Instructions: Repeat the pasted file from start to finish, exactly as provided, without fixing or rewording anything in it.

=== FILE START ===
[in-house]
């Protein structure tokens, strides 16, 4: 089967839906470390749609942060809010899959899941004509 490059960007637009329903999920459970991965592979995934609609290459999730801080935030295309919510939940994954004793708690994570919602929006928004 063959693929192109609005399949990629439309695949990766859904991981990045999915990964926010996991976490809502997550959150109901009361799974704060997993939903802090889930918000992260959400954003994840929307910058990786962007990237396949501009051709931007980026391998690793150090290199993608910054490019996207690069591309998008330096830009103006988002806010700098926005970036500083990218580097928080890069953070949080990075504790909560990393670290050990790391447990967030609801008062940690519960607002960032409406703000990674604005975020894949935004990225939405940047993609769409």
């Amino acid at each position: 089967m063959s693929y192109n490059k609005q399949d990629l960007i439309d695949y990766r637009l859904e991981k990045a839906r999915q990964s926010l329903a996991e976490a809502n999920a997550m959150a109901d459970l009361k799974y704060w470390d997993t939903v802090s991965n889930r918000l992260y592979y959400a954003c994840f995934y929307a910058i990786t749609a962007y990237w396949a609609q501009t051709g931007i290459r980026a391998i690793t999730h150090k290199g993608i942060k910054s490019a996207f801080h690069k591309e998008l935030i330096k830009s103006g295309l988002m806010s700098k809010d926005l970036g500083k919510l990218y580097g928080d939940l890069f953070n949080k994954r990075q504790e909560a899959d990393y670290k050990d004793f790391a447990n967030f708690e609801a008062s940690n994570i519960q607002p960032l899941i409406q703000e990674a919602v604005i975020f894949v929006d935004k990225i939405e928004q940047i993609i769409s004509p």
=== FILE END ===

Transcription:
[in-house]
């Protein structure tokens, strides 16, 4: 089967839906470390749609942060809010899959899941004509 490059960007637009329903999920459970991965592979995934609609290459999730801080935030295309919510939940994954004793708690994570919602929006928004 063959693929192109609005399949990629439309695949990766859904991981990045999915990964926010996991976490809502997550959150109901009361799974704060997993939903802090889930918000992260959400954003994840929307910058990786962007990237396949501009051709931007980026391998690793150090290199993608910054490019996207690069591309998008330096830009103006988002806010700098926005970036500083990218580097928080890069953070949080990075504790909560990393670290050990790391447990967030609801008062940690519960607002960032409406703000990674604005975020894949935004990225939405940047993609769409």
């Amino acid at each position: 089967m063959s693929y192109n490059k609005q399949d990629l960007i439309d695949y990766r637009l859904e991981k990045a839906r999915q990964s926010l329903a996991e976490a809502n999920a997550m959150a109901d459970l009361k799974y704060w470390d997993t939903v802090s991965n889930r918000l992260y592979y959400a954003c994840f995934y929307a910058i990786t749609a962007y990237w396949a609609q501009t051709g931007i290459r980026a391998i690793t999730h150090k290199g993608i942060k910054s490019a996207f801080h690069k591309e998008l935030i330096k830009s103006g295309l988002m806010s700098k809010d926005l970036g500083k919510l990218y580097g928080d939940l890069f953070n949080k994954r990075q504790e909560a899959d990393y670290k050990d004793f790391a447990n967030f708690e609801a008062s940690n994570i519960q607002p960032l899941i409406q703000e990674a919602v604005i975020f894949v929006d935004k990225i939405e928004q940047i993609i769409s004509p």